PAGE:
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EDITED BY I. K. FUNK, D.D.
FROM JULY TO DECEMBER,
44 Fleet STREET.
80 KING STREET, EAST,
THE HOMILETIC REVIEW.
Vol. X. -JULY, 1885.—No. 1.
1.-SYMPOSIUM ON MINISTERIAL EDUCATION.
ARE THE PRESENT METHODS FOR THE EDUCATION OF MINISTERS SATISFACTORY? IF NOT, HOW MAY THEY BE IMPROVED?
NO. VI. BY M. VALENTINE, D.D., PROFESSOR OF SYSTEMATIC THEOLOGY,
THEOLOGICAL SEMINARY, GETTYSBURG, PA, The prosperity of the Church and the progress of Christianity are, to some degree, directly dependent on a right training of the ministry. The process which prepares the leaders of Christian thought and work becomes thus a matter of unspeakable importance. It marks the point at which, peculiarly, the true power and efficiency of the Church are insured or lost, and the practical success or failure of Christian work is determined. It is, therefore, a question of vital moment, whether we have adopted the best possible of ministerial training, or are operating the plan with its full efficiency.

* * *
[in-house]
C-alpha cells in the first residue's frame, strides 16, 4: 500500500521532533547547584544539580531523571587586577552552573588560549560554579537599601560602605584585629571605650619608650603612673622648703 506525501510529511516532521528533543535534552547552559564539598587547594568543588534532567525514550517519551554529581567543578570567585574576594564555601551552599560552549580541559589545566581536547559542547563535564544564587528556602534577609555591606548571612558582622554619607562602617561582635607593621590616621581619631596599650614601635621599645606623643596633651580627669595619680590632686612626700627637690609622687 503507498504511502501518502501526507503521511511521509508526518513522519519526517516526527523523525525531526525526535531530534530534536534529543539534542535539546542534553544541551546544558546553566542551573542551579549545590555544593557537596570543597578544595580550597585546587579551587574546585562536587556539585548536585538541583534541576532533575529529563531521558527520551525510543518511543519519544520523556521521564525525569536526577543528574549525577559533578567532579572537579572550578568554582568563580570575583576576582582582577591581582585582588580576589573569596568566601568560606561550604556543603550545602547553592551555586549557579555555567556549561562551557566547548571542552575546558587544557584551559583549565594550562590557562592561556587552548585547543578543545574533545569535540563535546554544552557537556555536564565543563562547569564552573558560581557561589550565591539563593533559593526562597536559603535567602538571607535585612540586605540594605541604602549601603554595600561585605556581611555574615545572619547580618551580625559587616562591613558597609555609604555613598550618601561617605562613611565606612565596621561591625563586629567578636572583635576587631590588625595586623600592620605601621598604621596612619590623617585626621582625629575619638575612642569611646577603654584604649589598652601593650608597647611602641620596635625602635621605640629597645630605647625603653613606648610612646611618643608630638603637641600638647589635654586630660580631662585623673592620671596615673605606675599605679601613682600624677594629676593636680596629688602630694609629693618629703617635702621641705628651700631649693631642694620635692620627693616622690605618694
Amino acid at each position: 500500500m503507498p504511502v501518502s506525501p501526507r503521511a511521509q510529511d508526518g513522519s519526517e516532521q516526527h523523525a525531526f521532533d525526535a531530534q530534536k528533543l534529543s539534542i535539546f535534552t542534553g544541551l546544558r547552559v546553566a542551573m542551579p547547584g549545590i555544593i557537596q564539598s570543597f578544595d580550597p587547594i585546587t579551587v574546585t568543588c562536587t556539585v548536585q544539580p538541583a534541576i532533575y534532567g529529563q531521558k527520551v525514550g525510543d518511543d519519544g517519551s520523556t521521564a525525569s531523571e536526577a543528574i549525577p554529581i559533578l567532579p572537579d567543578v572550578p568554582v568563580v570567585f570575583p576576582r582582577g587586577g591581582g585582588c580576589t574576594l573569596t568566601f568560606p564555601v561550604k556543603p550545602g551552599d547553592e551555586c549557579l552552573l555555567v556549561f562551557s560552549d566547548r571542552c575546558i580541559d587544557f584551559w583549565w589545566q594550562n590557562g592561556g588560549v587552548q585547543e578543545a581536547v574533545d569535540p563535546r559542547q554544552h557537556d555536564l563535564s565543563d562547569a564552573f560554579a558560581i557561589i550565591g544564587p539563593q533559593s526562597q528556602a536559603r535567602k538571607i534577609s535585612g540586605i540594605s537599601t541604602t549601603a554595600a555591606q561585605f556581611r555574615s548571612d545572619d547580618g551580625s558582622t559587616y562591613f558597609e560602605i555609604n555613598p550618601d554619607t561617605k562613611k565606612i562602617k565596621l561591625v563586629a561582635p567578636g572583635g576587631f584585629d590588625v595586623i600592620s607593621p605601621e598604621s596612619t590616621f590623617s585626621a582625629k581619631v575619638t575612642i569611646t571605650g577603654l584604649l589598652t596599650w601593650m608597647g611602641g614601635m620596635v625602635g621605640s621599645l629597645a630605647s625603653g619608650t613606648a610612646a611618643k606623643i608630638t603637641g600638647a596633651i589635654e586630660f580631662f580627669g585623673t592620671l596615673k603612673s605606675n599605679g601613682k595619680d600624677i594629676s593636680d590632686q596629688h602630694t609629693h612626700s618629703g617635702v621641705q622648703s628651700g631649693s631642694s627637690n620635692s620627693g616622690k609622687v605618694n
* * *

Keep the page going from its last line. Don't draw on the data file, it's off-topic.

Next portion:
This high office has always been felt to require some special education. It must not be given into incompetent hands. It stands for a service that affects the spiritual life of every man, woman and child in the Church, and the best welfare of general society. All the holiest and dearest interests of the Redeemer's kingdom and of human life, call for a competent, strong, and efficient ministry.
The discussion of this question thus far shows agreement on one point: that, taken altogether, the prevalent general method by which the training of ministers is accomplished through theological seminaries is the right method for our times and the present exigencies of Christian work. Whatever good results were secured through the earlier plans of training-through self-education, or tuition given by pastors—such methods belong to the past. They would be absurdly inadequate to the task of supplying either the amount or the quality of education demanded in our day. With the present advance in